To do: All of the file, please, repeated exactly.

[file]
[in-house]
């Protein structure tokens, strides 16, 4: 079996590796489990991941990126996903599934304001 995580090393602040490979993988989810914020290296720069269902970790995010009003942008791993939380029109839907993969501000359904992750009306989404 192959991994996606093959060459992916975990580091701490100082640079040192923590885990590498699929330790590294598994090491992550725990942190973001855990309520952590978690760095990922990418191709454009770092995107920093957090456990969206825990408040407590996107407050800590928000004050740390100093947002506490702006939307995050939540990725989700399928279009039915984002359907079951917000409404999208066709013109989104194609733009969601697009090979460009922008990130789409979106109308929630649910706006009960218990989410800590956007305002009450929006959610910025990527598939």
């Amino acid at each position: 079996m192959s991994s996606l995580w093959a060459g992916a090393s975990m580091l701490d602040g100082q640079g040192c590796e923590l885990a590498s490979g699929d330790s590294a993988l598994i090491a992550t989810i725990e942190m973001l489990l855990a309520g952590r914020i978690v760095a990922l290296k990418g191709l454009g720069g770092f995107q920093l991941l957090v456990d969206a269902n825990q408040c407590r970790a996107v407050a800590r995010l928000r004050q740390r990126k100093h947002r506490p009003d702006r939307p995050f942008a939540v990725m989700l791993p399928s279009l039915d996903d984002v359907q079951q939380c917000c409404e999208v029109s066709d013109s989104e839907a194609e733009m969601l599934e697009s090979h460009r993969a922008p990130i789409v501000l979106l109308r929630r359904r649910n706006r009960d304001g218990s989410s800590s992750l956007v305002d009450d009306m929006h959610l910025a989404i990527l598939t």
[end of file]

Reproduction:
[in-house]
């Protein structure tokens, strides 16, 4: 079996590796489990991941990126996903599934304001 995580090393602040490979993988989810914020290296720069269902970790995010009003942008791993939380029109839907993969501000359904992750009306989404 192959991994996606093959060459992916975990580091701490100082640079040192923590885990590498699929330790590294598994090491992550725990942190973001855990309520952590978690760095990922990418191709454009770092995107920093957090456990969206825990408040407590996107407050800590928000004050740390100093947002506490702006939307995050939540990725989700399928279009039915984002359907079951917000409404999208066709013109989104194609733009969601697009090979460009922008990130789409979106109308929630649910706006009960218990989410800590956007305002009450929006959610910025990527598939």
């Amino acid at each position: 079996m192959s991994s996606l995580w093959a060459g992916a090393s975990m580091l701490d602040g100082q640079g040192c590796e923590l885990a590498s490979g699929d330790s590294a993988l598994i090491a992550t989810i725990e942190m973001l489990l855990a309520g952590r914020i978690v760095a990922l290296k990418g191709l454009g720069g770092f995107q920093l991941l957090v456990d969206a269902n825990q408040c407590r970790a996107v407050a800590r995010l928000r004050q740390r990126k100093h947002r506490p009003d702006r939307p995050f942008a939540v990725m989700l791993p399928s279009l039915d996903d984002v359907q079951q939380c917000c409404e999208v029109s066709d013109s989104e839907a194609e733009m969601l599934e697009s090979h460009r993969a922008p990130i789409v501000l979106l109308r929630r359904r649910n706006r009960d304001g218990s989410s800590s992750l956007v305002d009450d009306m929006h959610l910025a989404i990527l598939t």